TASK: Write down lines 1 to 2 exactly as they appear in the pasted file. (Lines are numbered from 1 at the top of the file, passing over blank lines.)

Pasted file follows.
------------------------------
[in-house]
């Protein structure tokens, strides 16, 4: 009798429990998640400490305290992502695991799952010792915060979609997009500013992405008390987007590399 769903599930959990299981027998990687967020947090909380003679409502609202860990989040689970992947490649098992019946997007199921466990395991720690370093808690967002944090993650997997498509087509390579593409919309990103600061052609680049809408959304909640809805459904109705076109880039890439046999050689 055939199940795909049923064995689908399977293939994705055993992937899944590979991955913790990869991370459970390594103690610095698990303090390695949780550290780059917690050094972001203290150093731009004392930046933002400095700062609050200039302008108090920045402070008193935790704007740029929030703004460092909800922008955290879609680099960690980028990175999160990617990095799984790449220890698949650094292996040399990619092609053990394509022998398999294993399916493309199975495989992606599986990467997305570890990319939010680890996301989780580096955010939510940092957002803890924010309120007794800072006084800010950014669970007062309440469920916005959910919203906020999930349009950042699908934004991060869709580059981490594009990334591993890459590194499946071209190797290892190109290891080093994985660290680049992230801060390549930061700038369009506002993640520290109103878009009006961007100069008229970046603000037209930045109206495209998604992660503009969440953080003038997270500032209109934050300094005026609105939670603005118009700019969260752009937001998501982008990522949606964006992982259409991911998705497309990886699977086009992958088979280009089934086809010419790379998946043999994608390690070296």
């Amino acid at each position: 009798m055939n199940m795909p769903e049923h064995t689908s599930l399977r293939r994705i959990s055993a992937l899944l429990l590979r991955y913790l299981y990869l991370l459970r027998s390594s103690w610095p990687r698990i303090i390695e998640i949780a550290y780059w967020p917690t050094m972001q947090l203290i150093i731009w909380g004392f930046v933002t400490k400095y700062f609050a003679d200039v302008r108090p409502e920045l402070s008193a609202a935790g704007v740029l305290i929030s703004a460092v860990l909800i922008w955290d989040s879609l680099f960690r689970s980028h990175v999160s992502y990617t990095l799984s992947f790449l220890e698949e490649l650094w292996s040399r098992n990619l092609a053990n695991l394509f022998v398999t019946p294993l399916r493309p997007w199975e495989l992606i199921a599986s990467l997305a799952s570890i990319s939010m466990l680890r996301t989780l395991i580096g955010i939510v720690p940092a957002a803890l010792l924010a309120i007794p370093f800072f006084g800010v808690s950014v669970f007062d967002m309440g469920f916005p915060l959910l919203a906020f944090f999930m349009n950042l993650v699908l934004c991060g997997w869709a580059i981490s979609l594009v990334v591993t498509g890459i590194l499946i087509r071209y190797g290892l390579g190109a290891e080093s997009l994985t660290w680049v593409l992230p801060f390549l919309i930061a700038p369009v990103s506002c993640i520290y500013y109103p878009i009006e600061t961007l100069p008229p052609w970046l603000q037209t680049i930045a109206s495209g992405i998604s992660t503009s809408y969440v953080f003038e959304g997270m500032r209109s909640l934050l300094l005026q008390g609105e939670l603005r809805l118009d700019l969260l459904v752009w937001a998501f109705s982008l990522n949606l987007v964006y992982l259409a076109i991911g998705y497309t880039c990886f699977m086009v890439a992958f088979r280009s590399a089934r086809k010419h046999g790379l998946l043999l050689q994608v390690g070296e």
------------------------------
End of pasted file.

[in-house]
């Protein structure tokens, strides 16, 4: 009798429990998640400490305290992502695991799952010792915060979609997009500013992405008390987007590399 769903599930959990299981027998990687967020947090909380003679409502609202860990989040689970992947490649098992019946997007199921466990395991720690370093808690967002944090993650997997498509087509390579593409919309990103600061052609680049809408959304909640809805459904109705076109880039890439046999050689 055939199940795909049923064995689908399977293939994705055993992937899944590979991955913790990869991370459970390594103690610095698990303090390695949780550290780059917690050094972001203290150093731009004392930046933002400095700062609050200039302008108090920045402070008193935790704007740029929030703004460092909800922008955290879609680099960690980028990175999160990617990095799984790449220890698949650094292996040399990619092609053990394509022998398999294993399916493309199975495989992606599986990467997305570890990319939010680890996301989780580096955010939510940092957002803890924010309120007794800072006084800010950014669970007062309440469920916005959910919203906020999930349009950042699908934004991060869709580059981490594009990334591993890459590194499946071209190797290892190109290891080093994985660290680049992230801060390549930061700038369009506002993640520290109103878009009006961007100069008229970046603000037209930045109206495209998604992660503009969440953080003038997270500032209109934050300094005026609105939670603005118009700019969260752009937001998501982008990522949606964006992982259409991911998705497309990886699977086009992958088979280009089934086809010419790379998946043999994608390690070296």